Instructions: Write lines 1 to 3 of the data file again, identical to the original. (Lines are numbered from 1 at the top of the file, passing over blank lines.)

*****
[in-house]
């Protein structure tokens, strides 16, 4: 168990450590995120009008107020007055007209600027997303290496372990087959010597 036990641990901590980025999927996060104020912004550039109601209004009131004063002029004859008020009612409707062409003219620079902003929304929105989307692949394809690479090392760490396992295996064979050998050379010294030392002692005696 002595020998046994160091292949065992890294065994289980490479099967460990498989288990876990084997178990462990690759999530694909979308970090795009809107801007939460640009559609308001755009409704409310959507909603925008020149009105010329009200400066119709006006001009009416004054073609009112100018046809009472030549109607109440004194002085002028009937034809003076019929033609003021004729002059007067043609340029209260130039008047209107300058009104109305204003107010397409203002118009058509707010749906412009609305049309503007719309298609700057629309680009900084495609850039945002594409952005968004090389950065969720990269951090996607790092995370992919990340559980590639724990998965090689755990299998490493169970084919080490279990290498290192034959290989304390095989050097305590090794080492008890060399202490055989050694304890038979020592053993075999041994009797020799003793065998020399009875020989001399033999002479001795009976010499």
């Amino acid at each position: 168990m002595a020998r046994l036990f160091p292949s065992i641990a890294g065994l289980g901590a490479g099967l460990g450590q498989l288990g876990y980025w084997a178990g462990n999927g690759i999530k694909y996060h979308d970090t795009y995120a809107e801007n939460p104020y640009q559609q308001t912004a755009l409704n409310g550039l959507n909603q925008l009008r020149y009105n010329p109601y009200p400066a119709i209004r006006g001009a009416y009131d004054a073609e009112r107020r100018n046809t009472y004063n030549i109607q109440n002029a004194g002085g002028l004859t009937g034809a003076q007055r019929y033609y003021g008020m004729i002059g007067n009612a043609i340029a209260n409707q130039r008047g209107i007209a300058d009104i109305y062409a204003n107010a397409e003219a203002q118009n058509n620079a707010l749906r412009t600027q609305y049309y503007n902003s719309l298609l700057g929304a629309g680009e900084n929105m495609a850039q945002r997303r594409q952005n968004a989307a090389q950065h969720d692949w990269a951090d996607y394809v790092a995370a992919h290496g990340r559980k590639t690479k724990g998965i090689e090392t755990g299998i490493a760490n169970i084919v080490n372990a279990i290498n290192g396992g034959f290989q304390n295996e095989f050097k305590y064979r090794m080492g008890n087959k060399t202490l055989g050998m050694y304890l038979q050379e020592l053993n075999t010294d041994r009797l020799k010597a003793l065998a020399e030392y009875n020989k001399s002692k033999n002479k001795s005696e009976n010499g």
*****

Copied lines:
[in-house]
């Protein structure tokens, strides 16, 4: 168990450590995120009008107020007055007209600027997303290496372990087959010597 036990641990901590980025999927996060104020912004550039109601209004009131004063002029004859008020009612409707062409003219620079902003929304929105989307692949394809690479090392760490396992295996064979050998050379010294030392002692005696 002595020998046994160091292949065992890294065994289980490479099967460990498989288990876990084997178990462990690759999530694909979308970090795009809107801007939460640009559609308001755009409704409310959507909603925008020149009105010329009200400066119709006006001009009416004054073609009112100018046809009472030549109607109440004194002085002028009937034809003076019929033609003021004729002059007067043609340029209260130039008047209107300058009104109305204003107010397409203002118009058509707010749906412009609305049309503007719309298609700057629309680009900084495609850039945002594409952005968004090389950065969720990269951090996607790092995370992919990340559980590639724990998965090689755990299998490493169970084919080490279990290498290192034959290989304390095989050097305590090794080492008890060399202490055989050694304890038979020592053993075999041994009797020799003793065998020399009875020989001399033999002479001795009976010499």
């Amino acid at each position: 168990m002595a020998r046994l036990f160091p292949s065992i641990a890294g065994l289980g901590a490479g099967l460990g450590q498989l288990g876990y980025w084997a178990g462990n999927g690759i999530k694909y996060h979308d970090t795009y995120a809107e801007n939460p104020y640009q559609q308001t912004a755009l409704n409310g550039l959507n909603q925008l009008r020149y009105n010329p109601y009200p400066a119709i209004r006006g001009a009416y009131d004054a073609e009112r107020r100018n046809t009472y004063n030549i109607q109440n002029a004194g002085g002028l004859t009937g034809a003076q007055r019929y033609y003021g008020m004729i002059g007067n009612a043609i340029a209260n409707q130039r008047g209107i007209a300058d009104i109305y062409a204003n107010a397409e003219a203002q118009n058509n620079a707010l749906r412009t600027q609305y049309y503007n902003s719309l298609l700057g929304a629309g680009e900084n929105m495609a850039q945002r997303r594409q952005n968004a989307a090389q950065h969720d692949w990269a951090d996607y394809v790092a995370a992919h290496g990340r559980k590639t690479k724990g998965i090689e090392t755990g299998i490493a760490n169970i084919v080490n372990a279990i290498n290192g396992g034959f290989q304390n295996e095989f050097k305590y064979r090794m080492g008890n087959k060399t202490l055989g050998m050694y304890l038979q050379e020592l053993n075999t010294d041994r009797l020799k010597a003793l065998a020399e030392y009875n020989k001399s002692k033999n002479k001795s005696e009976n010499g």